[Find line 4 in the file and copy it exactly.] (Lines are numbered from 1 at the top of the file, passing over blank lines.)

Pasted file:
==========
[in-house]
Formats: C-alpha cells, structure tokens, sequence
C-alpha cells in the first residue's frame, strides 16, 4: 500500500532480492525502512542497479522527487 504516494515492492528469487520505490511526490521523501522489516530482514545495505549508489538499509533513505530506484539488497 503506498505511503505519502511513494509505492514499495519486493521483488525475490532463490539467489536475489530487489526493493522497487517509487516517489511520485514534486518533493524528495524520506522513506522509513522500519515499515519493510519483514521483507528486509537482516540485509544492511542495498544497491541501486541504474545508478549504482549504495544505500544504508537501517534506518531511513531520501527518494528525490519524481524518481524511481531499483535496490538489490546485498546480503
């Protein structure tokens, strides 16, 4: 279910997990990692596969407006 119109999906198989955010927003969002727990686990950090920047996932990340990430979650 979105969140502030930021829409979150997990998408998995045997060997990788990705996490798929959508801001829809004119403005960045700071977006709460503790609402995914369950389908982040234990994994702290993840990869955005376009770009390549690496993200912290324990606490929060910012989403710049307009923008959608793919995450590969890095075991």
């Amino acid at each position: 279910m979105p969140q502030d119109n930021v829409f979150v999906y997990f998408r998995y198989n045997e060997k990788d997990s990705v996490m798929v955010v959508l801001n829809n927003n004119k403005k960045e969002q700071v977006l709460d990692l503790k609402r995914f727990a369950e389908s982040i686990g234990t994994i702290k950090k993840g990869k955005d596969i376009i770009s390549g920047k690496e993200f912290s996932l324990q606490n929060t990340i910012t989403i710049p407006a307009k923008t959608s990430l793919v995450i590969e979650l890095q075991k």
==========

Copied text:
């Protein structure tokens, strides 16, 4: 279910997990990692596969407006 119109999906198989955010927003969002727990686990950090920047996932990340990430979650 979105969140502030930021829409979150997990998408998995045997060997990788990705996490798929959508801001829809004119403005960045700071977006709460503790609402995914369950389908982040234990994994702290993840990869955005376009770009390549690496993200912290324990606490929060910012989403710049307009923008959608793919995450590969890095075991």